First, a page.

Top 10 Risks facing Eurasia
Within the framework of the fifth session of the Astana Club political forum, the second edition of the “Top 10 Risks for Eurasia in 2020” rating was presented in the capital of Kazakhstan. Forty authoritative experts and politicians, whose opinion is taken into account by state leaders, international institutions and major media outlets, took part in the study. In addition, more than 1,100 professional respondents from 70 countries responded to the questionnaire.
The project leader, director of the Institute of World Economy and Politics under the Foundation of the First President of Kazakhstan Yerzhan Saltybaev and co-authors of the rating, former Slovenian President (2007-2012) Danilo Turk, Vice President for Studies at the Carnegie Endowment for International Peace Evan Feigenbaum (the U.S.), and the chairman of the PIR Center, Lieutenant General Evgeny Buzhinsky (Russia) reported on the outcome of the large-scale work.
The key goal of creating an annual rating is to assess and forecast the most essential dangers for Eurasia.
Yerzhan Saltybaev drew attention to the fact that, based on the results of the work, the main risks are trade wars, a nuclear missile race, as well as a struggle for technological dominance.
“Every year, as part of the work on the rating, we try to increase its research and applied potential. This year approximately 40 global experts, including the heads of international think tanks, leading politicians and diplomats, participated in developing the risk list. We also expanded the number of respondents from 1,000 from 60 nations last year to more than 1,100 from 70 nations. That is, the representative sample is quite broad," Yerzhan Saltybaev said.
The key risks for Eurasia in 2020 are:
1. Aftershocks of the 2020 U.S. presidential election
Current President of the United States Donald Trump has already launched his re-election campaign. However, his opponents argue he should be impeached. Uncertainties in the political development of the world's leading superpower can pose serious risks to Eurasia.
2. Global economic recession
Another economic crisis with global implications could be triggered by problems in emerging economies. The capital outflow of developing economies could cause their currencies to plummet, which in turn might spiral into global economic recession.
3. The escalation of a China – United States confrontation
The risk of increased confrontation between the U.S. and China ranked number one last year. The problem remains relevant in 2020 as well. The conflict between Washington and Beijing may turn into a full-fledged strategic confrontation.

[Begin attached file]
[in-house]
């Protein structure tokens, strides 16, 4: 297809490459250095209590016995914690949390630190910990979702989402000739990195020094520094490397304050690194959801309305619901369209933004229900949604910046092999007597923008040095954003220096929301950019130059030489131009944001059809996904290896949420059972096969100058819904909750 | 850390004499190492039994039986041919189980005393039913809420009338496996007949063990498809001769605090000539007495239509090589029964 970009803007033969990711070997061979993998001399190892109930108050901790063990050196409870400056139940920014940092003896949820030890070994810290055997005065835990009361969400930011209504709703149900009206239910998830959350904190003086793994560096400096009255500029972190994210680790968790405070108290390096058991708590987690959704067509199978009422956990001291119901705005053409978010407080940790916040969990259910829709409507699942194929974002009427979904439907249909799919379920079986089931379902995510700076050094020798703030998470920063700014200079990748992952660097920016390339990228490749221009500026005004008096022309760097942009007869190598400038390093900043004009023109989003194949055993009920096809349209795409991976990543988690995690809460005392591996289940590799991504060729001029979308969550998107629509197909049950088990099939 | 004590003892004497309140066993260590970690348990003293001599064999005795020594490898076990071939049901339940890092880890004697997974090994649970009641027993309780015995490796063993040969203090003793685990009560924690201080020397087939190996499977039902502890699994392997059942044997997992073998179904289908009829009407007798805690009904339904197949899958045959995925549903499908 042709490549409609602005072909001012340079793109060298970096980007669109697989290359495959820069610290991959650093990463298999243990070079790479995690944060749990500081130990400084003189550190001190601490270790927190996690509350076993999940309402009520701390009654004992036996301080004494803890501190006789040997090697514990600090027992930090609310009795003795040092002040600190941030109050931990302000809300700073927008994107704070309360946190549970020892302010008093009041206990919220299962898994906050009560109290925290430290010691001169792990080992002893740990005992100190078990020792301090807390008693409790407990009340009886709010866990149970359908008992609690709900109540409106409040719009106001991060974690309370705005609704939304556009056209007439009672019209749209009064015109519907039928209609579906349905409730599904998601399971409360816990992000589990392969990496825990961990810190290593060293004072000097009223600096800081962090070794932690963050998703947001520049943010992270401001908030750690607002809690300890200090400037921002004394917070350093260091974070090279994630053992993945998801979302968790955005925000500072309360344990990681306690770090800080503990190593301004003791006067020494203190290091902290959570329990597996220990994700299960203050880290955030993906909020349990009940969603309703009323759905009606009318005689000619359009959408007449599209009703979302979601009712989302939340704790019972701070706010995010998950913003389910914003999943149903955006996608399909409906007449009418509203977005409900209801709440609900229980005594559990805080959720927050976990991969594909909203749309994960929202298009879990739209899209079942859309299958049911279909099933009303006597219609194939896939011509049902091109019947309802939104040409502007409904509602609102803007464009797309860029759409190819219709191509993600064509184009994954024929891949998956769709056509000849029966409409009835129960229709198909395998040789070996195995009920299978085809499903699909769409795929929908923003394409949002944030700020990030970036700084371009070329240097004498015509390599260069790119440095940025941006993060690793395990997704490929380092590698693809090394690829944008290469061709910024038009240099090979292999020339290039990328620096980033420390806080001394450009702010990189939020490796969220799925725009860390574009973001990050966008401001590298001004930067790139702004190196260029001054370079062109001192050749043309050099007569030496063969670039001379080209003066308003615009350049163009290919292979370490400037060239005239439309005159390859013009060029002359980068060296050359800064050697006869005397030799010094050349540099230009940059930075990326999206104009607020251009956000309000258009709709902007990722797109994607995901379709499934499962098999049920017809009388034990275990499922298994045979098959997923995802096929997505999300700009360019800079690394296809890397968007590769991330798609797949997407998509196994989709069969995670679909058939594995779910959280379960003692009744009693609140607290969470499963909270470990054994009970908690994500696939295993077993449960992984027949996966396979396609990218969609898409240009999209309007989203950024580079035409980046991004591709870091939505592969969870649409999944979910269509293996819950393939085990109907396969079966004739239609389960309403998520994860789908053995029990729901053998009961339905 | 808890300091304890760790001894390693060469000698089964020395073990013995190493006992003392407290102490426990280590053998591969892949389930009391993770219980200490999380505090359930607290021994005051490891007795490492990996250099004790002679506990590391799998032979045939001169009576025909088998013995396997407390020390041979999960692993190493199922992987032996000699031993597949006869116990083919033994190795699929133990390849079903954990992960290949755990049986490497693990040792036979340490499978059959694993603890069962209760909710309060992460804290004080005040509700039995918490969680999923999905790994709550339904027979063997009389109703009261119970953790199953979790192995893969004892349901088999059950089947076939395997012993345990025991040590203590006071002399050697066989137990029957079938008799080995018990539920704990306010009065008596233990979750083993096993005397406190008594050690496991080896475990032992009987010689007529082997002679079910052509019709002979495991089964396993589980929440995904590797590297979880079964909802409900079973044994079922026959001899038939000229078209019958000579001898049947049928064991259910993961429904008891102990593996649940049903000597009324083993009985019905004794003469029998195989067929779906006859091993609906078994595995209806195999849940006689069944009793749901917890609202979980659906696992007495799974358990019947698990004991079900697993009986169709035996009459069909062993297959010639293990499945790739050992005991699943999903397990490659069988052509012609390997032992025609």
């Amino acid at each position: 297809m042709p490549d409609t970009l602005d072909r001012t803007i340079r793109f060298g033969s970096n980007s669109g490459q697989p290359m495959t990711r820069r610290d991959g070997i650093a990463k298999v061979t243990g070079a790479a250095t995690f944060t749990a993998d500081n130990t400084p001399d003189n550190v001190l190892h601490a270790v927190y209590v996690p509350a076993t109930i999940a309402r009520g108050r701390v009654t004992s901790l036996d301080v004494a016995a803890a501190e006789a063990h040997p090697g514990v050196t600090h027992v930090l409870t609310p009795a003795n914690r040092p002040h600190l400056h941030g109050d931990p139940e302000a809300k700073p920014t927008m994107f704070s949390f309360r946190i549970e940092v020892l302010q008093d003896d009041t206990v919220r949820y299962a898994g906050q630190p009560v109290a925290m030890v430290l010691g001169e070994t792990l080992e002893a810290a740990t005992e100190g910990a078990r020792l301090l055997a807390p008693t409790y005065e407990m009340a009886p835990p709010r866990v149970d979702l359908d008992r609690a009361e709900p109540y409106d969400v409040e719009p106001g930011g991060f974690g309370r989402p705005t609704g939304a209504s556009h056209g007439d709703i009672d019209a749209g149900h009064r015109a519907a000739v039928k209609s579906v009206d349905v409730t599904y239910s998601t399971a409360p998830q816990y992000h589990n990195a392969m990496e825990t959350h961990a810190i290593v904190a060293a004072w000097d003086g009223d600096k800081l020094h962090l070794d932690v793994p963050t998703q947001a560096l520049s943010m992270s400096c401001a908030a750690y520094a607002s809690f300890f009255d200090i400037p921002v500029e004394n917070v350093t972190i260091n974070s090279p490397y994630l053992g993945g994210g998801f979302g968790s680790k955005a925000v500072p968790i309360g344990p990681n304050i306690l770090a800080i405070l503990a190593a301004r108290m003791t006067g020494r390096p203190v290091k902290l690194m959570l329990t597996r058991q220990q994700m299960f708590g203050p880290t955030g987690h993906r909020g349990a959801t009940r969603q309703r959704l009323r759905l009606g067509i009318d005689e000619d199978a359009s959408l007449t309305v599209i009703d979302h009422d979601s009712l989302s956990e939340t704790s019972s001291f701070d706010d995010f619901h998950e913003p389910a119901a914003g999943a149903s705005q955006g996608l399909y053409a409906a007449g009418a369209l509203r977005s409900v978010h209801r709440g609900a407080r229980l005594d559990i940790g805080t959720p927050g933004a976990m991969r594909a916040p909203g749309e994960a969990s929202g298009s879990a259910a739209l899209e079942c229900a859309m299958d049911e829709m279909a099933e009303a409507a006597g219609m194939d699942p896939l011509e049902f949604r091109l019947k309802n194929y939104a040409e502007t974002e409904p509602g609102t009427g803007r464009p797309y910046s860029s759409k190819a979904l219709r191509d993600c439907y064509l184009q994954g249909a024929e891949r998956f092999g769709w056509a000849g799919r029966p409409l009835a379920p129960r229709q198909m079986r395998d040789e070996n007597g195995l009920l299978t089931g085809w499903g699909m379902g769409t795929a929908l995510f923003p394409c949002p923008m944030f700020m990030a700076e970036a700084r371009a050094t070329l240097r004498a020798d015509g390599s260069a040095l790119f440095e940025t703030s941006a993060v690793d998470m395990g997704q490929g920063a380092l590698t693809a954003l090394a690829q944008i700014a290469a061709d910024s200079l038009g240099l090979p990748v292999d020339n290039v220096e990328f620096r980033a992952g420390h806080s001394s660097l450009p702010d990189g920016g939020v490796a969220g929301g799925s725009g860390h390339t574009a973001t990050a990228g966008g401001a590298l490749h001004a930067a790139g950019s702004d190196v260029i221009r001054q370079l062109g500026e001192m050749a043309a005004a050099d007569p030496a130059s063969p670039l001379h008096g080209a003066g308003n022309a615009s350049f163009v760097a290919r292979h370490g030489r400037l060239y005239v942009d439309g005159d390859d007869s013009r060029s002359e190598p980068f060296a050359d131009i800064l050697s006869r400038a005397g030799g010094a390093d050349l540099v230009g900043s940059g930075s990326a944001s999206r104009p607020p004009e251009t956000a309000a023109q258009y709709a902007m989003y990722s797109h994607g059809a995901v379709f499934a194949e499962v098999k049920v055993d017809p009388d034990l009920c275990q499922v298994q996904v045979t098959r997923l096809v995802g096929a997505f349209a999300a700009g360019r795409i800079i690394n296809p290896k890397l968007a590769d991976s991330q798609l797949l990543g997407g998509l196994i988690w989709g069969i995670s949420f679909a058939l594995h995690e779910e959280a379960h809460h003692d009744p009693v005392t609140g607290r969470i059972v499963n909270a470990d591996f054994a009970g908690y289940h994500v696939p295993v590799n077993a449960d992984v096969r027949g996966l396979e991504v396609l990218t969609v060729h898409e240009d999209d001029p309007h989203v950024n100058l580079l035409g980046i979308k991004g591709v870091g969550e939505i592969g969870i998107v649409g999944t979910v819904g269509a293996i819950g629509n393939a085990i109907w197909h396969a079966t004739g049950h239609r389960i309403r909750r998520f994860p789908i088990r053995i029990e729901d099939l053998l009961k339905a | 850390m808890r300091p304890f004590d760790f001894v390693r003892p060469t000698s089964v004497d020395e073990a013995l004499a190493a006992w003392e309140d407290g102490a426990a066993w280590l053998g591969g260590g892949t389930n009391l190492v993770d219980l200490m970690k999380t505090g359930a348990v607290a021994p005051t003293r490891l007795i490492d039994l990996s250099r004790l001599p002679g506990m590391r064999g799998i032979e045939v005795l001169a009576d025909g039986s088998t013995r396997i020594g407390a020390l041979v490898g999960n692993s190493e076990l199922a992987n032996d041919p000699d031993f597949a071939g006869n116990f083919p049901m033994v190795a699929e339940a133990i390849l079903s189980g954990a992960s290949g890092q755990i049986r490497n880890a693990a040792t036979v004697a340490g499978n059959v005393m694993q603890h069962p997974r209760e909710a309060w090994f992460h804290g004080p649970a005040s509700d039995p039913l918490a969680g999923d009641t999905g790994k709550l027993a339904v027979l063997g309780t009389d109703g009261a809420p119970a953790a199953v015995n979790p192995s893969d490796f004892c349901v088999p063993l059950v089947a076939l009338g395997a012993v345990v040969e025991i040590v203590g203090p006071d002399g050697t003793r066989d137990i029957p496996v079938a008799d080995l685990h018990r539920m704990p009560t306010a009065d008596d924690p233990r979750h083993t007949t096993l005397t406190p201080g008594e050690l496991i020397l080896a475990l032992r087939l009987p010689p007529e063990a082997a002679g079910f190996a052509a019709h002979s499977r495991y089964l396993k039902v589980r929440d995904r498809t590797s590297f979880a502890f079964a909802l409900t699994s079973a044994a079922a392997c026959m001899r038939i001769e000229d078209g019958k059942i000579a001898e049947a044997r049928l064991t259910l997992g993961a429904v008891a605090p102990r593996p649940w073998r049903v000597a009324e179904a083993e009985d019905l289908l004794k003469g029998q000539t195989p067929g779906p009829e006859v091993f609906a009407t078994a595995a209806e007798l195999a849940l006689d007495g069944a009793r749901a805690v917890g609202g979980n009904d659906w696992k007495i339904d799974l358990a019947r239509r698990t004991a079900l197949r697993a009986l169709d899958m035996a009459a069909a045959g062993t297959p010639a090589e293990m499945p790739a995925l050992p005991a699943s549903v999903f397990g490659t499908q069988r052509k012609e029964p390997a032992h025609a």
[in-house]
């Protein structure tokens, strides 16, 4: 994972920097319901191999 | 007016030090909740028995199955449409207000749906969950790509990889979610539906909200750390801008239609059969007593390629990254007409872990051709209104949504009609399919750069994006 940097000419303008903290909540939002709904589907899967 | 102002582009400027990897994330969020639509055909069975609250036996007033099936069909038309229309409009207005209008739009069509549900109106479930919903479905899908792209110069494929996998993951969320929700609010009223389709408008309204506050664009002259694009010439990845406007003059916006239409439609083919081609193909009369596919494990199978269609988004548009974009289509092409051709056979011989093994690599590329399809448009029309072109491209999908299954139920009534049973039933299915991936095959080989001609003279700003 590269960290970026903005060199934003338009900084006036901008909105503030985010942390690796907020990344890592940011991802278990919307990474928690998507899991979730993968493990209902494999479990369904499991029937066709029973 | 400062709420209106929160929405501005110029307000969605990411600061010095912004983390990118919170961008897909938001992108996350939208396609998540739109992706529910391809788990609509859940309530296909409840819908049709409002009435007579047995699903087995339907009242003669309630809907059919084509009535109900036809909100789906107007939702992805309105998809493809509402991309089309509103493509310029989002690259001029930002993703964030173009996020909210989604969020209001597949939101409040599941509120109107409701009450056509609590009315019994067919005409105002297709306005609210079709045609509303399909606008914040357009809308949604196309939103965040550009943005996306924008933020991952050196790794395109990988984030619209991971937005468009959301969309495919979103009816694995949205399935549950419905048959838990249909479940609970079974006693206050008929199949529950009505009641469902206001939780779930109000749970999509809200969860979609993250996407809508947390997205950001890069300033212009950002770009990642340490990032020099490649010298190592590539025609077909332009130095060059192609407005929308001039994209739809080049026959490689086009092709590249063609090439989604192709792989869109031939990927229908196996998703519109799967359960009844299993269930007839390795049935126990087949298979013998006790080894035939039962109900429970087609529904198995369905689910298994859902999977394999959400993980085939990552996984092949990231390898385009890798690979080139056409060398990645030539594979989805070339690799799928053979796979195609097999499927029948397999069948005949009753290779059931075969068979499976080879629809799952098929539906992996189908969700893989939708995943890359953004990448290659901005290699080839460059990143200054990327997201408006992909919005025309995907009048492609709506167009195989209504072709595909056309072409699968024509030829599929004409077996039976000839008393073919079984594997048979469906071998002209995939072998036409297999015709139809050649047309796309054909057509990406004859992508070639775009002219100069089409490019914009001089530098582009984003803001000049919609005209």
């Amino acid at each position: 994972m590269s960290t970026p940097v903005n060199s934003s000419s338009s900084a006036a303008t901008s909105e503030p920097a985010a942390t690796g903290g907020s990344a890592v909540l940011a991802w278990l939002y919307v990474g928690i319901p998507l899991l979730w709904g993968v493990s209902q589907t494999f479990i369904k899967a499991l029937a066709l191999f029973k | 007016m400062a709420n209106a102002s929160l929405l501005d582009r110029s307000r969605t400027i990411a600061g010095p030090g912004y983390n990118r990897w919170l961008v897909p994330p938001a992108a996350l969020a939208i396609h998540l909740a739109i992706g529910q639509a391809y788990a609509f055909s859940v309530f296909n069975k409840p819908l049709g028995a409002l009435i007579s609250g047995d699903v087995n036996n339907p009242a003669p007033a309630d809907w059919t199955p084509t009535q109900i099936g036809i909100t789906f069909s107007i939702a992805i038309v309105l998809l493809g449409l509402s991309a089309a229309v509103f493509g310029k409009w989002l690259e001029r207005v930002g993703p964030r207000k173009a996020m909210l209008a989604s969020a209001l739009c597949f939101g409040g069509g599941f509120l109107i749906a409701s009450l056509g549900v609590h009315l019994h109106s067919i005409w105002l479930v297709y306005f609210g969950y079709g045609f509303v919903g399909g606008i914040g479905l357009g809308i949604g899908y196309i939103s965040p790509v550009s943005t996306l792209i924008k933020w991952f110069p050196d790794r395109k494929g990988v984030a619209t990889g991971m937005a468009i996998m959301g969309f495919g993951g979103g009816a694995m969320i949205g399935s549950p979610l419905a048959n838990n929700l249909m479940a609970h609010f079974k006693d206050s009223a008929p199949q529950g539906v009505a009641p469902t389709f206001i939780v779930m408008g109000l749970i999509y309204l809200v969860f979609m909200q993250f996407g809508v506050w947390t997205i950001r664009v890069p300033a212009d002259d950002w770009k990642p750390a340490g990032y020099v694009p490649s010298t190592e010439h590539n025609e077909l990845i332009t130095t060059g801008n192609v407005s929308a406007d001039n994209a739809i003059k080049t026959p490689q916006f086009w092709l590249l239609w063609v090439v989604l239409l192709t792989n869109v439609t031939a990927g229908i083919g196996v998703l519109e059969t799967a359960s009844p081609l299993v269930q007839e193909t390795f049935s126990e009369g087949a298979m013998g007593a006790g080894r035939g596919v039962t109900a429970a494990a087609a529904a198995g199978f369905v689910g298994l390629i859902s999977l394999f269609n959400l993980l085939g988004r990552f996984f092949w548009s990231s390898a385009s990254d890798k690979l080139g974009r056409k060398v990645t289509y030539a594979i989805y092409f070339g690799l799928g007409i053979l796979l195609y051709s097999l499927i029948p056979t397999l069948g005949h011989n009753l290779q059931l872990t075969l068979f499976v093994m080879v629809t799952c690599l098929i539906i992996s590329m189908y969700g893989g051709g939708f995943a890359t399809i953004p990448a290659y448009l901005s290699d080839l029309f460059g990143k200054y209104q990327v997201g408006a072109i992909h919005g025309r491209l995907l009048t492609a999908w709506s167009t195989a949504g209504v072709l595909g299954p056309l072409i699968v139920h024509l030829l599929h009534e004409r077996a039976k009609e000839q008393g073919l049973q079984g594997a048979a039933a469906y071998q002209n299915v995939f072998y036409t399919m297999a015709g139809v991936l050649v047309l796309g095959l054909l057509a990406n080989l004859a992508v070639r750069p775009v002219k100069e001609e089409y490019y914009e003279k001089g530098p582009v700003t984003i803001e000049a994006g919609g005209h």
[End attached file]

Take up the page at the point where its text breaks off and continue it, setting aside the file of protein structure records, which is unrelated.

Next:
4. A new stage of the global arms race
This year was marked by the collapse of the Intermediate-Range Nuclear Forces (INF) Treaty. In 2020, it could result in a total nullification of the ‘rules of the game’ in the sphere of strategic arms.
5. Exacerbation of the struggle for technological dominance
It can be expected that the geopolitical segmentation of the technological field will become more apparent. The U.S. ban on Huawei and ZTE products on its territory was a trial run for future segmenting the IT market and technological field.
6. Military campaign against Iran
The termination of the nuclear deal could be the first step towards an even greater escalation of the confrontation around Iran. Iran’s confrontation with geopolitical rivals could spread into cyberspace and potentially hold the Middle East security system hostage.
7. Nuclear crisis on the Korean peninsula
The progress of a North Korean peace treaty with the United States is moving slowly, which puts it at risk of failure. The 2020 U.S. presidential election could have more connotations than the first entry implied and the negotiations might fail.
8. A new surge in terrorism
Despite the defeat of ISIS (banned in Russia), terrorist groups are experiencing a new phase in their development, expanding the geography of their actions. The chimeric product of this dangerous evolution are loner terrorists. At the same time, the world is facing extreme manifestations of the so-called white terrorism, which endanger people of other confessions, especially Muslims and migrants.
9. The wave of aggressive nationalism and populism
The transformation of populism into a leading electoral trend and the desire of politicians to use simple solutions to complex issues can result in social, ethnic and religious conflicts.
10. Large-scale problems due to climate change
In 2020, disagreements of major powers might completely paralyze the process of combating climate change, which will make it easier for other states to pursue a selfish policy, justifying their actions on grounds of national interests.